And that wraps up September.  Wait until you see how exciting October has been so far in the next blog!

Quit Whining about the Heat!

9 September 2020 – Sunny and 42

Last weekend it was nearly 100 degrees on Saturday.  That all changed Monday night when the snow rolled in…..that’s right, snow already!

We fed a little but the snow melted by afternoon so it was a light breakfast.

Don’t worry though, we are all prepared for winter.  Okay, maybe you should worry a little.  We still haven’t completed the shelter for the cows but we are making progress.  We got the posts all squared up and the headers on the top so we can start putting in some rafters.

We also got one big load of hay delivered and are ordering one more.  

Dave unloading the trailer

Even though our hay crop was a complete bust this year, there is still quite a bit of work to do when putting up hay.  It has to be unloaded from the trailer, and the truck-driver doesn’t want to sit around all day and watch us put up hay, so Dave unloads it all in the yard as fast as he can.  Once the truck driver is gone we set to work putting as many bales in the loft as we could fit.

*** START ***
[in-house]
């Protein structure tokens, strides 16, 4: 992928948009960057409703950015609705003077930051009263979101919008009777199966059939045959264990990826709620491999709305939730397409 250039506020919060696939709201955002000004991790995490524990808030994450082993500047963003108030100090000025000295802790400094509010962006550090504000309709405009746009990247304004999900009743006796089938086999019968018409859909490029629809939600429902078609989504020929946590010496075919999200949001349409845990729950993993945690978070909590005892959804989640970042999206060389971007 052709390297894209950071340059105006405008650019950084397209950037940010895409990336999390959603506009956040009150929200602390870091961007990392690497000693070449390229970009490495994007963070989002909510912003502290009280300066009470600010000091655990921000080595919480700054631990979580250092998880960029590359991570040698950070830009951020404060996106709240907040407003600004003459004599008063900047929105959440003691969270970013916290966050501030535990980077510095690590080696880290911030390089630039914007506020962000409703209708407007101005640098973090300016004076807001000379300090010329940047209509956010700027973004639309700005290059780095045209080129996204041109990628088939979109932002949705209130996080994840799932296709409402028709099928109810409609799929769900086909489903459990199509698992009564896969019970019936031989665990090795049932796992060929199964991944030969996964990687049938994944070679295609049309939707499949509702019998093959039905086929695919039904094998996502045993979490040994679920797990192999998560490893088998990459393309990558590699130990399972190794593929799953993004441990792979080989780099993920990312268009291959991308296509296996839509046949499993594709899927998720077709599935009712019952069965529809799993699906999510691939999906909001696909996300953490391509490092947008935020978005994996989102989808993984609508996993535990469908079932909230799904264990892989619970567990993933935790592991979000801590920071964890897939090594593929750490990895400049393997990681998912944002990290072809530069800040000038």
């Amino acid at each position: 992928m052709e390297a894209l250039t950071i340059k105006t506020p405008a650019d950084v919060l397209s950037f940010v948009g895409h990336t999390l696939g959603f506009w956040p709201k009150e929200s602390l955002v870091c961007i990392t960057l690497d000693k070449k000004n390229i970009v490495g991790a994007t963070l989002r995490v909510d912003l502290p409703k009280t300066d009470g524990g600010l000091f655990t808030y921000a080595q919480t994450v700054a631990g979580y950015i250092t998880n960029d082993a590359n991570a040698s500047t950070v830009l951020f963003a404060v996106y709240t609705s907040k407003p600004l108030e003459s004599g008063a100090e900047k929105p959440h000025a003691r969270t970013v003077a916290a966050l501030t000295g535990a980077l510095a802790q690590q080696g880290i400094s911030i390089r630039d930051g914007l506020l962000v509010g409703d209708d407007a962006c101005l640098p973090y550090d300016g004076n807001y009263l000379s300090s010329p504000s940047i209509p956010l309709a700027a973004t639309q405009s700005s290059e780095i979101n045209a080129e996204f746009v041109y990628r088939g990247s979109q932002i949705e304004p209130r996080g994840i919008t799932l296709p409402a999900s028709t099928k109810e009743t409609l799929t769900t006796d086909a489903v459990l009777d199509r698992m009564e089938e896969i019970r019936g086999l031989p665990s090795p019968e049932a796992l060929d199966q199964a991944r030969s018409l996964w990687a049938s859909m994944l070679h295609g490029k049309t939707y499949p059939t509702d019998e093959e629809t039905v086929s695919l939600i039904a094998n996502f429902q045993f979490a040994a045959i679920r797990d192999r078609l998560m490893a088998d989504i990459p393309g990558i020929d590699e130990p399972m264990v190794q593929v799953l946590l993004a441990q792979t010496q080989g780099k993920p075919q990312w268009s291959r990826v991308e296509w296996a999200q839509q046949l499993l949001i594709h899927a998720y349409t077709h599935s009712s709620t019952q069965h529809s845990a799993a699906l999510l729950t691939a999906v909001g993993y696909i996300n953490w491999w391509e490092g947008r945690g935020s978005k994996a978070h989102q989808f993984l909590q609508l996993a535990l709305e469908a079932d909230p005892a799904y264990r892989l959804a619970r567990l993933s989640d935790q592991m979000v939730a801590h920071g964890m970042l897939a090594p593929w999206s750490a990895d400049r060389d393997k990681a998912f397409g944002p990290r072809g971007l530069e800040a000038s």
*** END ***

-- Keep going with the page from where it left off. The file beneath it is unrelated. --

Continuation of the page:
Headed to the barn loft
Room for a few more up top

Then we put the outside bales on pallets and covered them with a tarp.  This might be overkill as these round bales will probably do fine with the rain and snow, but the deer and elk like to pick at them as well so we tarp them just to add an additional level of security.

Tarped bales

As the winter storm approached, Dave and I hustled around battening down the hatches getting ready for winter.  This was strange on Sunday as it was ninety degrees and we were wearing shorts and sweating but prepping for snow.